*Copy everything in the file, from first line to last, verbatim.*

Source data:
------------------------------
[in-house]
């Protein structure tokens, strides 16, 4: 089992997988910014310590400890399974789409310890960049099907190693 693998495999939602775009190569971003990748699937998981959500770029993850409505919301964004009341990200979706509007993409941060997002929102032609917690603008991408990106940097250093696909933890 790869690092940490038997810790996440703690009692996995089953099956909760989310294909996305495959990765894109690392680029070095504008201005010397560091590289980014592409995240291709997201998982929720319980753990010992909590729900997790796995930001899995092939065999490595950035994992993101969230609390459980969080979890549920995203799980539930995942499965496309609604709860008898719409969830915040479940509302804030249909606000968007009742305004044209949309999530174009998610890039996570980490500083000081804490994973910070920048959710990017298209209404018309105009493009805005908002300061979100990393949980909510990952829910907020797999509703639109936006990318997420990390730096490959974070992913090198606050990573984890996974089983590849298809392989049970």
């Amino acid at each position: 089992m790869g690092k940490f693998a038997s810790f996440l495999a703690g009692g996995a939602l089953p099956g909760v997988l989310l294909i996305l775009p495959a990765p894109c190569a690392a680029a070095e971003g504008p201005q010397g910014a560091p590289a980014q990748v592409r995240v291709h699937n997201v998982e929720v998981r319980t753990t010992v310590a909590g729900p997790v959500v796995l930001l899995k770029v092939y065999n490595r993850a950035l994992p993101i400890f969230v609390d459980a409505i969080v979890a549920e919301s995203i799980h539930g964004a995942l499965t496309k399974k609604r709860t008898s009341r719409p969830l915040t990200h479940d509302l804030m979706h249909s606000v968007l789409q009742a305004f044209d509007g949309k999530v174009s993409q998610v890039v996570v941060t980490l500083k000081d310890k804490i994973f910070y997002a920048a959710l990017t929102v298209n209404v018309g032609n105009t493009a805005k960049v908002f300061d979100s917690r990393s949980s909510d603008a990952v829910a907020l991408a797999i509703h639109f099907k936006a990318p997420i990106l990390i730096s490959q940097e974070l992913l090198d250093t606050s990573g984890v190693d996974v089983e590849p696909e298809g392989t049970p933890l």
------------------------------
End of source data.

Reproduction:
[in-house]
């Protein structure tokens, strides 16, 4: 089992997988910014310590400890399974789409310890960049099907190693 693998495999939602775009190569971003990748699937998981959500770029993850409505919301964004009341990200979706509007993409941060997002929102032609917690603008991408990106940097250093696909933890 790869690092940490038997810790996440703690009692996995089953099956909760989310294909996305495959990765894109690392680029070095504008201005010397560091590289980014592409995240291709997201998982929720319980753990010992909590729900997790796995930001899995092939065999490595950035994992993101969230609390459980969080979890549920995203799980539930995942499965496309609604709860008898719409969830915040479940509302804030249909606000968007009742305004044209949309999530174009998610890039996570980490500083000081804490994973910070920048959710990017298209209404018309105009493009805005908002300061979100990393949980909510990952829910907020797999509703639109936006990318997420990390730096490959974070992913090198606050990573984890996974089983590849298809392989049970």
């Amino acid at each position: 089992m790869g690092k940490f693998a038997s810790f996440l495999a703690g009692g996995a939602l089953p099956g909760v997988l989310l294909i996305l775009p495959a990765p894109c190569a690392a680029a070095e971003g504008p201005q010397g910014a560091p590289a980014q990748v592409r995240v291709h699937n997201v998982e929720v998981r319980t753990t010992v310590a909590g729900p997790v959500v796995l930001l899995k770029v092939y065999n490595r993850a950035l994992p993101i400890f969230v609390d459980a409505i969080v979890a549920e919301s995203i799980h539930g964004a995942l499965t496309k399974k609604r709860t008898s009341r719409p969830l915040t990200h479940d509302l804030m979706h249909s606000v968007l789409q009742a305004f044209d509007g949309k999530v174009s993409q998610v890039v996570v941060t980490l500083k000081d310890k804490i994973f910070y997002a920048a959710l990017t929102v298209n209404v018309g032609n105009t493009a805005k960049v908002f300061d979100s917690r990393s949980s909510d603008a990952v829910a907020l991408a797999i509703h639109f099907k936006a990318p997420i990106l990390i730096s490959q940097e974070l992913l090198d250093t606050s990573g984890v190693d996974v089983e590849p696909e298809g392989t049970p933890l």